Twenty five states have legalized marijuana for medical use so far, and it’s already clear that there are many economical advantages to be gained from this as well as the various medical marijuana benefits to be enjoyed by patients. Because the marijuana systems in place in these states are being well regulated and taxed, money is coming in steadily from the cannabis industry. These are just some of the ways that cannabis legalization can assist weakening economies.
Medical Marijuana Eliminates The Need For Tax Hikes
With some estimates putting illicit cannabis sales at around $50 billion in revenue a year, it doesn’t make any sense to allow that money to go to gangs and criminals. Prohibition states are missing out on large incomes by choosing not to regulate and tax the industry. New tax income from the legal sales of marijuana reinvigorate the economy of the state, and decrease the need for additional taxes on other products income.
Marijuana Regulation Creates Jobs
Whenever people earn money via legal and regulated means, they pay taxes and put money back into the state economy. Legal cannabis states have seen real job creation. Instead of allowing those jobs to be held by non-taxpaying criminals, marijuana further benefits the state. Many marijuana industry jobs are highly skilled and pay excellent wages. Demand is expected to remain strong for trained horticulturists, laboratory testers, dispensary workers and team managers.
According to AlterNet, the top cannabis industry jobs are:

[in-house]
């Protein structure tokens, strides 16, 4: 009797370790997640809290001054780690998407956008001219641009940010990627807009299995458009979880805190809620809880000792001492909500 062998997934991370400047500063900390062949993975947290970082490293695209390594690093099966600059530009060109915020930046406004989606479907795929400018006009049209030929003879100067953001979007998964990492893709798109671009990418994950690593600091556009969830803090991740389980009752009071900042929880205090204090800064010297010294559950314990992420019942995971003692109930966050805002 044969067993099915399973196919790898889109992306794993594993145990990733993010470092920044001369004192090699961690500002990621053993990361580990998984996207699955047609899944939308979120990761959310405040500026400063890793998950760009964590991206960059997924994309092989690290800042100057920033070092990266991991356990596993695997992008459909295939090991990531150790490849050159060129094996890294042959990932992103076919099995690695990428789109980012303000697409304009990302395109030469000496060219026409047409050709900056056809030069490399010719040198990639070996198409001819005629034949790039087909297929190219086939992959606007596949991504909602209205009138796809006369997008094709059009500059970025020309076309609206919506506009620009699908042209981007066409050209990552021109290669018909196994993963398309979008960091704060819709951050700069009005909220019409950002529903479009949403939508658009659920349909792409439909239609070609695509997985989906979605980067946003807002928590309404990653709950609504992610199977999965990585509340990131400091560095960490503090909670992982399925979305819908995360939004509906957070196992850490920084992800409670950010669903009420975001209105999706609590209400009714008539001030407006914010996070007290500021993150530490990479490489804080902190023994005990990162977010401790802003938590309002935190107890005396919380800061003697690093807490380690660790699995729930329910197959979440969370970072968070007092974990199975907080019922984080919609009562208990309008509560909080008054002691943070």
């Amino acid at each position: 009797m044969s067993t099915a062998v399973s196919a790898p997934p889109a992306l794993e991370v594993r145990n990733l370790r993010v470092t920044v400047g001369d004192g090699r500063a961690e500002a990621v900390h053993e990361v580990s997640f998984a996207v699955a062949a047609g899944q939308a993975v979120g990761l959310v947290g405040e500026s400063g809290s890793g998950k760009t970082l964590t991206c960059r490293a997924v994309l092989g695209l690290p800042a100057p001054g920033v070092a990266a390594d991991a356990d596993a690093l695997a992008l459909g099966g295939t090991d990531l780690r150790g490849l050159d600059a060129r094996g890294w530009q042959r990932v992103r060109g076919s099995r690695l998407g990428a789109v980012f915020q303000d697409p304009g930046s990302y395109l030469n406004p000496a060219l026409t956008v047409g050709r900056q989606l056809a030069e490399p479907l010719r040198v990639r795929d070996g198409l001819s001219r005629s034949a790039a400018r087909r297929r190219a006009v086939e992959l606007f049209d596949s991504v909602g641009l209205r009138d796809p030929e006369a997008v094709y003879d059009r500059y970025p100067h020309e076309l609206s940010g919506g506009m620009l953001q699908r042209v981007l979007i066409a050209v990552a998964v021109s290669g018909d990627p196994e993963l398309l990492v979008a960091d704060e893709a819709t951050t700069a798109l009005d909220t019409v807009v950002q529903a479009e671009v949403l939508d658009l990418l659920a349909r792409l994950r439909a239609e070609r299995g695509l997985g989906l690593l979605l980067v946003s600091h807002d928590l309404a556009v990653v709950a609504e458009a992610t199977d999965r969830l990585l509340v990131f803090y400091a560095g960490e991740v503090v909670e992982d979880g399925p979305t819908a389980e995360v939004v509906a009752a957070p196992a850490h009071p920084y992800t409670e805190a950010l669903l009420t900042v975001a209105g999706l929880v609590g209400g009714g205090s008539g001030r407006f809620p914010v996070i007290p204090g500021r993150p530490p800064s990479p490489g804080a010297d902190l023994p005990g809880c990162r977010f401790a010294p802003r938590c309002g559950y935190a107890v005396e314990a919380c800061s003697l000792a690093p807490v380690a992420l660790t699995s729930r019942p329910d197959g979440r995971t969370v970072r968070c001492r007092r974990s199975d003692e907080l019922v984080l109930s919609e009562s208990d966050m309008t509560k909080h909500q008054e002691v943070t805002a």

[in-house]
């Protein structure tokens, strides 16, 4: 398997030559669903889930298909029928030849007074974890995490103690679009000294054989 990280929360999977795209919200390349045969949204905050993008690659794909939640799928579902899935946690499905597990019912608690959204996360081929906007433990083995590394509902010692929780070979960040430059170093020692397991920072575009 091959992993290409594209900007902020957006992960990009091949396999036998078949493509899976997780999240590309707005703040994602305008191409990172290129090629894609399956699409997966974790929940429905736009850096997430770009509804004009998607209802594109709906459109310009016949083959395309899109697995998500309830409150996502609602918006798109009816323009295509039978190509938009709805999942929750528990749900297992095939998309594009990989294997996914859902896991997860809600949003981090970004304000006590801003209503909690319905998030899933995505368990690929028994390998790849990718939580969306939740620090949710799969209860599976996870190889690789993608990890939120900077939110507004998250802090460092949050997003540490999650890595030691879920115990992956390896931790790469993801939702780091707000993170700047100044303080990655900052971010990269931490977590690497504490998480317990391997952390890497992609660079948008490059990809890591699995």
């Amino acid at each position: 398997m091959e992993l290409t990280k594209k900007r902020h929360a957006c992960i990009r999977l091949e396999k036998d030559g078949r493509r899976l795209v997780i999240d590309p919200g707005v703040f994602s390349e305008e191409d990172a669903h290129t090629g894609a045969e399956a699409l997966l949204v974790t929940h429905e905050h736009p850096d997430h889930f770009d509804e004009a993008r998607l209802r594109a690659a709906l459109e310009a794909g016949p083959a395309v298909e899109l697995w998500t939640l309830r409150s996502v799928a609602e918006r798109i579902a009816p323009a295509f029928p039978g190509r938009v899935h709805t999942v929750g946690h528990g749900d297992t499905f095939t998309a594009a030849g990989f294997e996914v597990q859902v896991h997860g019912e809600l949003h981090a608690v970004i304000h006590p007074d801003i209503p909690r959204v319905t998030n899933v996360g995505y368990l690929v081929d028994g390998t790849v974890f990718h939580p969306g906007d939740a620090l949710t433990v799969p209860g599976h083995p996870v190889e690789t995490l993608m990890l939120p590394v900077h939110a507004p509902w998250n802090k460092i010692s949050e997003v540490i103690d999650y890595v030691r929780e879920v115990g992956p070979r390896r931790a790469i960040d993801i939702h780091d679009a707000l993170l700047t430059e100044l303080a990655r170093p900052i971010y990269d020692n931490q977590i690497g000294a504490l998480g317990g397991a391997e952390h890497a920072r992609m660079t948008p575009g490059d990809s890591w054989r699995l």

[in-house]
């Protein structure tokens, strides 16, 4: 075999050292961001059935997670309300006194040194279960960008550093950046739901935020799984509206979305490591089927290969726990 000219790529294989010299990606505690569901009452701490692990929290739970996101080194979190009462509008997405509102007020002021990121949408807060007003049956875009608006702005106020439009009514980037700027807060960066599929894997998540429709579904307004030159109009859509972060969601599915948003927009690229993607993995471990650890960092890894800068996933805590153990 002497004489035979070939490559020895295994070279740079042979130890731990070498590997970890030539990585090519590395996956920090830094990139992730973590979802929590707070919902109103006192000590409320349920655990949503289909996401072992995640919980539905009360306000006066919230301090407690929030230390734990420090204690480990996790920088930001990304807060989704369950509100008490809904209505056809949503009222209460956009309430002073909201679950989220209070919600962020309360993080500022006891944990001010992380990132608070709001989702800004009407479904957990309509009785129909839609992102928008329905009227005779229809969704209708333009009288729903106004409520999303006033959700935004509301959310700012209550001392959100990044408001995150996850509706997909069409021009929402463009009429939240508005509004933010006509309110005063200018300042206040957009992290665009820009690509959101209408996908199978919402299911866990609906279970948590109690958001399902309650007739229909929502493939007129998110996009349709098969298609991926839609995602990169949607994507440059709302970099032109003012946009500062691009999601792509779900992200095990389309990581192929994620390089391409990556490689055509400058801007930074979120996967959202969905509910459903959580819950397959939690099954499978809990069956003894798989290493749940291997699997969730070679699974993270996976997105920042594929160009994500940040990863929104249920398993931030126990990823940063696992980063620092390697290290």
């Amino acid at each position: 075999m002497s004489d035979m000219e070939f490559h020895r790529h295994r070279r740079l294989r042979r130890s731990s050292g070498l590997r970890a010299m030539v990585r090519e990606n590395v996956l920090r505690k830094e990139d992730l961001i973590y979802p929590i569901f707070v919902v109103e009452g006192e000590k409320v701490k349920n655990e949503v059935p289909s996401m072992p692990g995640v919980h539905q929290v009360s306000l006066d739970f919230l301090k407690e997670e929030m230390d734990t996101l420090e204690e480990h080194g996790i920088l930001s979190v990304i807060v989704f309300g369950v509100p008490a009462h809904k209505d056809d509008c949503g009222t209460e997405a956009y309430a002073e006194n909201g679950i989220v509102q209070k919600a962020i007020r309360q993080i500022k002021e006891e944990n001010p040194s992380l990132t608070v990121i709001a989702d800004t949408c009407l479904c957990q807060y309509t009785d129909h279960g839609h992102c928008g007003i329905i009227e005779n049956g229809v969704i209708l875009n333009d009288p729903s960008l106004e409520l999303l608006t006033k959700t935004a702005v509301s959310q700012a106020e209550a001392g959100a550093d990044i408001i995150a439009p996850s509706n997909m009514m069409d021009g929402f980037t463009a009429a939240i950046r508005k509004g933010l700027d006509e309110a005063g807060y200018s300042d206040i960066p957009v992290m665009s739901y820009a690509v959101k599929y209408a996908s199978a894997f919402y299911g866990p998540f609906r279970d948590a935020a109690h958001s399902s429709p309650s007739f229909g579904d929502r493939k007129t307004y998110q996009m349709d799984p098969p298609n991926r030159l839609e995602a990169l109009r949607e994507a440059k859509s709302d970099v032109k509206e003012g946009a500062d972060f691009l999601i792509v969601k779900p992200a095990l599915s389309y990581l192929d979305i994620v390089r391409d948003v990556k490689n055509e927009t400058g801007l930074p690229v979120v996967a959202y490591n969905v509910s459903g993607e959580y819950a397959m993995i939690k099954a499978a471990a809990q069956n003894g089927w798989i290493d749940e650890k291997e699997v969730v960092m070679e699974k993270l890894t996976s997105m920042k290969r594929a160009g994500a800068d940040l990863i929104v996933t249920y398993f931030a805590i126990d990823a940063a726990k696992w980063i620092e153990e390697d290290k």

- Budtenders – assist dispensary customers with purchasing marijuana
- Sales Reps – sell products (vapes, technology, edibles, etc.) to dispensaries
- Extraction Technicians – make marijuana concentrates
- Edibles Makers – make marijuana-infused foods and drinks
- Dispensary Security – patrol dispensaries for illegal activity
- Marijuana Growers – cultivate marijuana for dispensaries
- Trimmers – trim and package marijuana flowers for dispensaries
- Dispensary Managers – manage all or various aspects of dispensaries
Legalization Lowers Government Spending
Prohibition is expensive and wasteful. Harvard economist Jeffrey Miron estimates the government War on Marijuana costs Americans more than $20 billion annually. The costs include law enforcement, the strain on the courts and justice system, and the enormous cost of housing and feeding low-level drug offenders.
Monies that could be used to address pressing social needs — education, infrastructure, crime — are wasted on a failed public policy. By all accounts the War on Drugs has been a dismal failure.